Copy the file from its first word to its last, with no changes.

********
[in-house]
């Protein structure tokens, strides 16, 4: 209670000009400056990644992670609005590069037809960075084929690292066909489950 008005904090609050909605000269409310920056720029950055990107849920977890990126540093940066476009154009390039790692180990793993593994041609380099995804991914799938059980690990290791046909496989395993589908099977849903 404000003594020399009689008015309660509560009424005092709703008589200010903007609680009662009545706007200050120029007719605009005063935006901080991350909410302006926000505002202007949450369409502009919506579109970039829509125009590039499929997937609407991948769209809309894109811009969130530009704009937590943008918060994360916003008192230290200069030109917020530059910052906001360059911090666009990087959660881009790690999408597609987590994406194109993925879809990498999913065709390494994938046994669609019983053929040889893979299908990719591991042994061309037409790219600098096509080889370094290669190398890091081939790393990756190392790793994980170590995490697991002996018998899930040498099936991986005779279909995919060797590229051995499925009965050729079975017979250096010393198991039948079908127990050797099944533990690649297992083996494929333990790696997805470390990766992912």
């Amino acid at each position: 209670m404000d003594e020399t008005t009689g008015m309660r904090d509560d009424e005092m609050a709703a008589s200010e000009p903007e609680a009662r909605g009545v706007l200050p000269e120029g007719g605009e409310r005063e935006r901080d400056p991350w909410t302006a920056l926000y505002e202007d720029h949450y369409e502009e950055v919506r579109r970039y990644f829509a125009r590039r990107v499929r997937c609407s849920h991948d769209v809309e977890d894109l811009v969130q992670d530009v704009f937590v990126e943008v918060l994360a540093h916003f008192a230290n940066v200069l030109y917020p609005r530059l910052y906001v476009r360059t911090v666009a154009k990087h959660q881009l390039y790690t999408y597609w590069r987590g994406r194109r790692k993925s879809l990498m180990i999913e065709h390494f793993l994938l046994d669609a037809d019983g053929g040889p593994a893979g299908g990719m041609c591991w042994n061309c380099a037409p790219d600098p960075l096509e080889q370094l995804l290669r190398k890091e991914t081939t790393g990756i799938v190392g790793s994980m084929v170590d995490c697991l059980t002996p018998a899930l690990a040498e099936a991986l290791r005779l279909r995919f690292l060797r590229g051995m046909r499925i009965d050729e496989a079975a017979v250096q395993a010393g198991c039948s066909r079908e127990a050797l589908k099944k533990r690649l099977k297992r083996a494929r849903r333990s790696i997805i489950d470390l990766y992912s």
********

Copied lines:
[in-house]
């Protein structure tokens, strides 16, 4: 209670000009400056990644992670609005590069037809960075084929690292066909489950 008005904090609050909605000269409310920056720029950055990107849920977890990126540093940066476009154009390039790692180990793993593994041609380099995804991914799938059980690990290791046909496989395993589908099977849903 404000003594020399009689008015309660509560009424005092709703008589200010903007609680009662009545706007200050120029007719605009005063935006901080991350909410302006926000505002202007949450369409502009919506579109970039829509125009590039499929997937609407991948769209809309894109811009969130530009704009937590943008918060994360916003008192230290200069030109917020530059910052906001360059911090666009990087959660881009790690999408597609987590994406194109993925879809990498999913065709390494994938046994669609019983053929040889893979299908990719591991042994061309037409790219600098096509080889370094290669190398890091081939790393990756190392790793994980170590995490697991002996018998899930040498099936991986005779279909995919060797590229051995499925009965050729079975017979250096010393198991039948079908127990050797099944533990690649297992083996494929333990790696997805470390990766992912």
């Amino acid at each position: 209670m404000d003594e020399t008005t009689g008015m309660r904090d509560d009424e005092m609050a709703a008589s200010e000009p903007e609680a009662r909605g009545v706007l200050p000269e120029g007719g605009e409310r005063e935006r901080d400056p991350w909410t302006a920056l926000y505002e202007d720029h949450y369409e502009e950055v919506r579109r970039y990644f829509a125009r590039r990107v499929r997937c609407s849920h991948d769209v809309e977890d894109l811009v969130q992670d530009v704009f937590v990126e943008v918060l994360a540093h916003f008192a230290n940066v200069l030109y917020p609005r530059l910052y906001v476009r360059t911090v666009a154009k990087h959660q881009l390039y790690t999408y597609w590069r987590g994406r194109r790692k993925s879809l990498m180990i999913e065709h390494f793993l994938l046994d669609a037809d019983g053929g040889p593994a893979g299908g990719m041609c591991w042994n061309c380099a037409p790219d600098p960075l096509e080889q370094l995804l290669r190398k890091e991914t081939t790393g990756i799938v190392g790793s994980m084929v170590d995490c697991l059980t002996p018998a899930l690990a040498e099936a991986l290791r005779l279909r995919f690292l060797r590229g051995m046909r499925i009965d050729e496989a079975a017979v250096q395993a010393g198991c039948s066909r079908e127990a050797l589908k099944k533990r690649l099977k297992r083996a494929r849903r333990s790696i997805i489950d470390l990766y992912s």